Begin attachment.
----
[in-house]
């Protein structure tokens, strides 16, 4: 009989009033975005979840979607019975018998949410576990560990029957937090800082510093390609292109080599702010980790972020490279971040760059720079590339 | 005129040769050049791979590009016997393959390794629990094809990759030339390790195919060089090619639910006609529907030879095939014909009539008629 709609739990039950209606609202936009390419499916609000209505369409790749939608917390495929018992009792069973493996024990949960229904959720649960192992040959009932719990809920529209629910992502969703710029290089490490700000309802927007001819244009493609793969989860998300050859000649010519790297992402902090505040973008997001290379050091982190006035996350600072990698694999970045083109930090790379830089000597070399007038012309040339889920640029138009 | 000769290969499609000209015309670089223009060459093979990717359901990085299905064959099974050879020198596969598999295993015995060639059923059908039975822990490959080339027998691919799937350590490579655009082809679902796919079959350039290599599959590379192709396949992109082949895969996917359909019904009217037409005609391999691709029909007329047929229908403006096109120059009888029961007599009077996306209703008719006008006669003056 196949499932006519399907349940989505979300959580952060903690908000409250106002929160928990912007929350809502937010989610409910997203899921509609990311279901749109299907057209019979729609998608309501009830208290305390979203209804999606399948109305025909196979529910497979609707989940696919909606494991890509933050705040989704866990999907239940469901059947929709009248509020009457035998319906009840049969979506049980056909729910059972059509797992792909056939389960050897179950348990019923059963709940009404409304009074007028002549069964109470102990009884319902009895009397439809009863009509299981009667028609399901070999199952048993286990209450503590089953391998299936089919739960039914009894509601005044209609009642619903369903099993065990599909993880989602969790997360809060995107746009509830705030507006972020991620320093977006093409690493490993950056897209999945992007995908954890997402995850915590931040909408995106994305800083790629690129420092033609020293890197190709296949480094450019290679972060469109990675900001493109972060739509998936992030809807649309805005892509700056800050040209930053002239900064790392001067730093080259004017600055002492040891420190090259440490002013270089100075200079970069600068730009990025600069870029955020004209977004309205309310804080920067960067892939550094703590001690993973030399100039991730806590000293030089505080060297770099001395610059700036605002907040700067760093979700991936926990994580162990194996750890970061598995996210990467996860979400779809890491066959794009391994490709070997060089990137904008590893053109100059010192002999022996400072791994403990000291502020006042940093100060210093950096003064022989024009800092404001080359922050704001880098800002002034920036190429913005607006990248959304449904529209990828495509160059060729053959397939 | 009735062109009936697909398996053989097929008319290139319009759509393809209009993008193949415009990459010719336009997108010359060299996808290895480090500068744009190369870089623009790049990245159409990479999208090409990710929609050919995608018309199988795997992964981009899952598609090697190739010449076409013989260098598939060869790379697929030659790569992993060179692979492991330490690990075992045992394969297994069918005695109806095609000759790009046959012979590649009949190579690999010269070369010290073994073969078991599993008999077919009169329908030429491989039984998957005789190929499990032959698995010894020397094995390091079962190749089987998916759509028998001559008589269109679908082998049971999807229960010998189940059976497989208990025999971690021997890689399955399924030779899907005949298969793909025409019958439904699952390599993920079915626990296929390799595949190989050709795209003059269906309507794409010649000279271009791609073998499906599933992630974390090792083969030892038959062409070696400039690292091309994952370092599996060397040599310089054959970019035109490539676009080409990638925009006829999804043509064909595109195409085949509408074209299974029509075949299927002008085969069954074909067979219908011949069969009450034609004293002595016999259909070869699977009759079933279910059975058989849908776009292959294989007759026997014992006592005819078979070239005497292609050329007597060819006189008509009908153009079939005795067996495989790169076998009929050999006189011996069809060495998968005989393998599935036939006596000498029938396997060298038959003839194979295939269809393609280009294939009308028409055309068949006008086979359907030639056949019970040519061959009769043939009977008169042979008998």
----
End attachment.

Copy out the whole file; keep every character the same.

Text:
[in-house]
């Protein structure tokens, strides 16, 4: 009989009033975005979840979607019975018998949410576990560990029957937090800082510093390609292109080599702010980790972020490279971040760059720079590339 | 005129040769050049791979590009016997393959390794629990094809990759030339390790195919060089090619639910006609529907030879095939014909009539008629 709609739990039950209606609202936009390419499916609000209505369409790749939608917390495929018992009792069973493996024990949960229904959720649960192992040959009932719990809920529209629910992502969703710029290089490490700000309802927007001819244009493609793969989860998300050859000649010519790297992402902090505040973008997001290379050091982190006035996350600072990698694999970045083109930090790379830089000597070399007038012309040339889920640029138009 | 000769290969499609000209015309670089223009060459093979990717359901990085299905064959099974050879020198596969598999295993015995060639059923059908039975822990490959080339027998691919799937350590490579655009082809679902796919079959350039290599599959590379192709396949992109082949895969996917359909019904009217037409005609391999691709029909007329047929229908403006096109120059009888029961007599009077996306209703008719006008006669003056 196949499932006519399907349940989505979300959580952060903690908000409250106002929160928990912007929350809502937010989610409910997203899921509609990311279901749109299907057209019979729609998608309501009830208290305390979203209804999606399948109305025909196979529910497979609707989940696919909606494991890509933050705040989704866990999907239940469901059947929709009248509020009457035998319906009840049969979506049980056909729910059972059509797992792909056939389960050897179950348990019923059963709940009404409304009074007028002549069964109470102990009884319902009895009397439809009863009509299981009667028609399901070999199952048993286990209450503590089953391998299936089919739960039914009894509601005044209609009642619903369903099993065990599909993880989602969790997360809060995107746009509830705030507006972020991620320093977006093409690493490993950056897209999945992007995908954890997402995850915590931040909408995106994305800083790629690129420092033609020293890197190709296949480094450019290679972060469109990675900001493109972060739509998936992030809807649309805005892509700056800050040209930053002239900064790392001067730093080259004017600055002492040891420190090259440490002013270089100075200079970069600068730009990025600069870029955020004209977004309205309310804080920067960067892939550094703590001690993973030399100039991730806590000293030089505080060297770099001395610059700036605002907040700067760093979700991936926990994580162990194996750890970061598995996210990467996860979400779809890491066959794009391994490709070997060089990137904008590893053109100059010192002999022996400072791994403990000291502020006042940093100060210093950096003064022989024009800092404001080359922050704001880098800002002034920036190429913005607006990248959304449904529209990828495509160059060729053959397939 | 009735062109009936697909398996053989097929008319290139319009759509393809209009993008193949415009990459010719336009997108010359060299996808290895480090500068744009190369870089623009790049990245159409990479999208090409990710929609050919995608018309199988795997992964981009899952598609090697190739010449076409013989260098598939060869790379697929030659790569992993060179692979492991330490690990075992045992394969297994069918005695109806095609000759790009046959012979590649009949190579690999010269070369010290073994073969078991599993008999077919009169329908030429491989039984998957005789190929499990032959698995010894020397094995390091079962190749089987998916759509028998001559008589269109679908082998049971999807229960010998189940059976497989208990025999971690021997890689399955399924030779899907005949298969793909025409019958439904699952390599993920079915626990296929390799595949190989050709795209003059269906309507794409010649000279271009791609073998499906599933992630974390090792083969030892038959062409070696400039690292091309994952370092599996060397040599310089054959970019035109490539676009080409990638925009006829999804043509064909595109195409085949509408074209299974029509075949299927002008085969069954074909067979219908011949069969009450034609004293002595016999259909070869699977009759079933279910059975058989849908776009292959294989007759026997014992006592005819078979070239005497292609050329007597060819006189008509009908153009079939005795067996495989790169076998009929050999006189011996069809060495998968005989393998599935036939006596000498029938396997060298038959003839194979295939269809393609280009294939009308028409055309068949006008086979359907030639056949019970040519061959009769043939009977008169042979008998």